Taneytown girl, now cancer free, has Disney wish granted

Sarah Brooks, of Taneytown, will be going to Disney World thanks to the Make a Wish Foundation. Sarah was diagnosed with cancer in 2013 and is now cancer free. (Jon Kelvey and Max Simpson / Carroll County Times)

Roller skates are not like bicycles: Those without recent experience tended to wobble like newborn gazelles after strapping on their skates at Upperco's Sportsman Hall on Thursday.

But Sarah Brooks, who turns 5 on Wednesday, April 19, was not among them. The little girl in the yellow princess dress and a head full of curls was so steady and quick on her skates that she was helping other children back up from their falls.


And yet, just a few years ago it wasn't clear, her doctors said, that Sarah would ever walk properly, much less skate. And she certainly didn't have a full head of hair.

"Sarah was diagnosed with embryonal rhabdomyosarcoma July 1 of 2013, and she underwent 45 weeks of chemotherapy," said Sarah's mother, Kenyatta Brooks. Brooks wears a shirt with two photos of Sarah — one, from the time of Sarah's treatment when she was bald, and one more recent, with a full head of hair.

"I'm so happy to be here," Brooks, of Taneytown, said. "We're in a much better place."

Sarah's cancer has now been in remission since the summer of 2014 and her friends and family had gathered at Sportsman Hall to celebrate a very special announcement — Make-A-Wish Mid-Atlantic awarding Sarah and her family with an all-expenses paid trip to Walt Disney World.

Diagnosed with embryonal rhabdomyosarcoma in July of 2013, Sarah Brooks underwent surgery to remove the tumor, followed by 45 weeks of chemotherapy.

"We are all here because Sarah is cancer free, and we are all here to skate and celebrate with her," Brooks said. "We're just happy and celebrating life."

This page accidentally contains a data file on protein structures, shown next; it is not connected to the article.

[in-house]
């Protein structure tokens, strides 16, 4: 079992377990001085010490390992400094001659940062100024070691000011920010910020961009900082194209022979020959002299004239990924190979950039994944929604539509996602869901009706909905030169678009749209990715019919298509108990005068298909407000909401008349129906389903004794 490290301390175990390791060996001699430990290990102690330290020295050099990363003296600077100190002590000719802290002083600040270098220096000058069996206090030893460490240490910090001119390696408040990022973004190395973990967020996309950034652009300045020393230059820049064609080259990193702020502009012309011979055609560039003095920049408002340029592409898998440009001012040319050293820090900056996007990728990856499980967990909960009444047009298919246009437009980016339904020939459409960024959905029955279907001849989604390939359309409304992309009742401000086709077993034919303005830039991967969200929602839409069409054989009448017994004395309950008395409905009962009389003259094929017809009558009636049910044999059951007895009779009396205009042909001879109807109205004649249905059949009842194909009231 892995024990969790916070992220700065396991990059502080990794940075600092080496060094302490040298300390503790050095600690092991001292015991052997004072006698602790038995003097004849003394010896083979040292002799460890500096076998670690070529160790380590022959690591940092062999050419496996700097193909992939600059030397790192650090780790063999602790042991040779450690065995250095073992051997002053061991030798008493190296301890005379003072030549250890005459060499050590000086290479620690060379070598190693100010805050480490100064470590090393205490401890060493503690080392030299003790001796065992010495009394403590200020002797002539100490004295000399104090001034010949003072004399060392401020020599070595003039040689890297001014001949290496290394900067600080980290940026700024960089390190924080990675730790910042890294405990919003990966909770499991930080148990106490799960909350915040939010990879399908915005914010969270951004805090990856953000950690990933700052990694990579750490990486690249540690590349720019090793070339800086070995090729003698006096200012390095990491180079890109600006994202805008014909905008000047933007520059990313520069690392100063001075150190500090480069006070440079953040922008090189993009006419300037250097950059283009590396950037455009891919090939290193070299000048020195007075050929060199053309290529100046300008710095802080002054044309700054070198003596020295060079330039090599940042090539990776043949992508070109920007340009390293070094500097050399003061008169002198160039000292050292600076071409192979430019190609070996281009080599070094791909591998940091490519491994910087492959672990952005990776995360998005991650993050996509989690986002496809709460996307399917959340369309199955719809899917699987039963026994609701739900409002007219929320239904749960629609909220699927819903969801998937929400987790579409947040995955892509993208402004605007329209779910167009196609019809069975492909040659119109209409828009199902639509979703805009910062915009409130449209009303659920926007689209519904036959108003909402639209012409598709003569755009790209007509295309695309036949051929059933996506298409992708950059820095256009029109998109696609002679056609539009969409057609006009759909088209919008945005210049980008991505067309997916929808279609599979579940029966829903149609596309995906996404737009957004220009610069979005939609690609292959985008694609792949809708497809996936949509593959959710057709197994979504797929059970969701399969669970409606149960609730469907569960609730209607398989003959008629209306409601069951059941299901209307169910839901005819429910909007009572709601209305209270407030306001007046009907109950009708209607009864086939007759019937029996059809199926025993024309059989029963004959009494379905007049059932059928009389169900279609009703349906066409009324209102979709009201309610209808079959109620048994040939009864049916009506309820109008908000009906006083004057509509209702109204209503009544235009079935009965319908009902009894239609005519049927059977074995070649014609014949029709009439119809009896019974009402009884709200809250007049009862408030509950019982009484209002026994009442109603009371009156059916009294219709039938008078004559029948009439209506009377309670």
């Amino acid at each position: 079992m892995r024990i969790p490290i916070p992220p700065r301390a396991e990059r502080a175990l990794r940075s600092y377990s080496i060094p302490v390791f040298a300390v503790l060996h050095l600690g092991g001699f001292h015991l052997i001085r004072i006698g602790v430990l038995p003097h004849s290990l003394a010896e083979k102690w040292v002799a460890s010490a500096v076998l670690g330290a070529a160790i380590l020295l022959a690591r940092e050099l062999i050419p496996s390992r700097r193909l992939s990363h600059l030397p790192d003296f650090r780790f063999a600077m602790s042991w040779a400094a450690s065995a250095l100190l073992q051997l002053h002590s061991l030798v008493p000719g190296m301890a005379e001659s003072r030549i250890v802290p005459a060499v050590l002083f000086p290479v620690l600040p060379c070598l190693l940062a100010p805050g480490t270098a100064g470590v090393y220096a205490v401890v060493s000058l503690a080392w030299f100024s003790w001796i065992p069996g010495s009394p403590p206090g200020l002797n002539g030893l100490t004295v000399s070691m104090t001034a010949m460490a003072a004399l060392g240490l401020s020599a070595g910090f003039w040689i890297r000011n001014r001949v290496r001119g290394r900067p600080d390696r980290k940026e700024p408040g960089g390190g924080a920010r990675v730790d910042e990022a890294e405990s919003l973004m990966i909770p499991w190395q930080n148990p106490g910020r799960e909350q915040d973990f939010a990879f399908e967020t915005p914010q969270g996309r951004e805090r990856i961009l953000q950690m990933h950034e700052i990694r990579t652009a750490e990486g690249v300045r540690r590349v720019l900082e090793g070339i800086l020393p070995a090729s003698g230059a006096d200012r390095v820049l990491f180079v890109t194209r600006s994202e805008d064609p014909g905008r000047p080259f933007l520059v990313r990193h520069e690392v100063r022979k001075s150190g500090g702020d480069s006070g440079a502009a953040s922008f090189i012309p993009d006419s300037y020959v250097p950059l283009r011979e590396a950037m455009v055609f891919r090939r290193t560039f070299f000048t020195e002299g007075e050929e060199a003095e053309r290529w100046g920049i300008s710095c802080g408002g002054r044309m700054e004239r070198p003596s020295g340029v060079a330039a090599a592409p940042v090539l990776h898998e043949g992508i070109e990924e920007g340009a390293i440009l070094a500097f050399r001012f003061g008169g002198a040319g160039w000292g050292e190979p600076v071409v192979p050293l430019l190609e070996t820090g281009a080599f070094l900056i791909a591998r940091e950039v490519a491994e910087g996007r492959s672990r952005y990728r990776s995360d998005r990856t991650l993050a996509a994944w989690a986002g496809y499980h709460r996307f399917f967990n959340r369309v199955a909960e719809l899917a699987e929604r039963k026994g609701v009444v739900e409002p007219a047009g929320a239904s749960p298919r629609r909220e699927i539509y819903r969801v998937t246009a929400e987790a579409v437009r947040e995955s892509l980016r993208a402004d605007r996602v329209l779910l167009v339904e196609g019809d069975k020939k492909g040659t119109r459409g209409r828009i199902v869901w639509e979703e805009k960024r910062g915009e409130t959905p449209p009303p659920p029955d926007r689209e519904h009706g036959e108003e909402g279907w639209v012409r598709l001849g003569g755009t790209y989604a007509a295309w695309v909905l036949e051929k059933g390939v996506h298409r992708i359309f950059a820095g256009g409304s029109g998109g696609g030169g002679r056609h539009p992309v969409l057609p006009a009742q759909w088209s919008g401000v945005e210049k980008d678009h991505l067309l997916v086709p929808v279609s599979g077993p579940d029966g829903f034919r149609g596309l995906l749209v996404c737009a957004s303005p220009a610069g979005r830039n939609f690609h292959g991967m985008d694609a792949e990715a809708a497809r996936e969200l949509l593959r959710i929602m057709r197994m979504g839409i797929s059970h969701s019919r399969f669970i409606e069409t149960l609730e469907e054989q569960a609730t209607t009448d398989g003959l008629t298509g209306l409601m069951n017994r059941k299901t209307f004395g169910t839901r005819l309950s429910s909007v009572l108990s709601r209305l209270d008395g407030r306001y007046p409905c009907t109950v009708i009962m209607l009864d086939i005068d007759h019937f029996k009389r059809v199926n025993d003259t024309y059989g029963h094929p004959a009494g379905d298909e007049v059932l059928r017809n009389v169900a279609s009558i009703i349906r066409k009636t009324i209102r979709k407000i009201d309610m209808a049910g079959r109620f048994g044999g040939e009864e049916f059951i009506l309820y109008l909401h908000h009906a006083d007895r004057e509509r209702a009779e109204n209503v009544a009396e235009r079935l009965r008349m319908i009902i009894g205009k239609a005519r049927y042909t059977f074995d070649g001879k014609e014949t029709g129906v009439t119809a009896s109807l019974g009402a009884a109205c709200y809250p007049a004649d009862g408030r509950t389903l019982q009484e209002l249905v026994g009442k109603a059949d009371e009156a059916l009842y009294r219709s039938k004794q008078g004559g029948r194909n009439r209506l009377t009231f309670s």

Make-A-Wish Mid-Atlantic is the local arm of the global Make-A-Wish Foundation, according to Marketing and Communications Manager Kellie Wyatt. Make-A-Wish grants wishes, she said, to bring hope to children facing any potentially life-threatening illness.

"We define life-threatening medical conditions as those conditions that are progressive, degenerative or malignant," Wyatt said. "Sarah — I'm really glad she was introduced to us early on in her cancer diagnoses, I hope that the wish was something she was able look forward to even at a young age."

Taking a break from skating and playing Thursday, Sarah sat on the lap of her father, Joe Brooks, and talked about what she was looking forward to the most about Disney World.

"I'm going to get some snow," she said. "They shoot snow out."

Sarah will also be getting a princess makeover, according to Wyatt.

"We try to create the most magical experience for that child and what would be magical for them," Wyatt said. "I know for Sarah, she will be doing the Bibbidi Bobbidi Boutique when she goes to Disney World and she will get her own princess makeover to make her feel like the little princess that she is."

But as nice as it may be to have a wish to go to Disney World fulfilled, Joe Brooks said the greatest gift is being together as a family.

"I am feeling really good about everything that has transpired for her, and for us as a family," he said. "Sarah has taught us all so many different lessons about life itself. About just being able to dance in the rain."

Sarah, Joe Brooks added, kept smiling through all the long weeks of her difficult cancer treatment.


The muffled cries of a mother slipped through the closed door of a Taneytown library conference room in mid-July.

Just a few days before the skating party celebration, according to Kenyatta Brooks, Sarah pointed up to the sky and said: "There's a special star in the sky for me. Can't you see it? It looked out for me when I had cancer."

"We just about cried," Brooks said.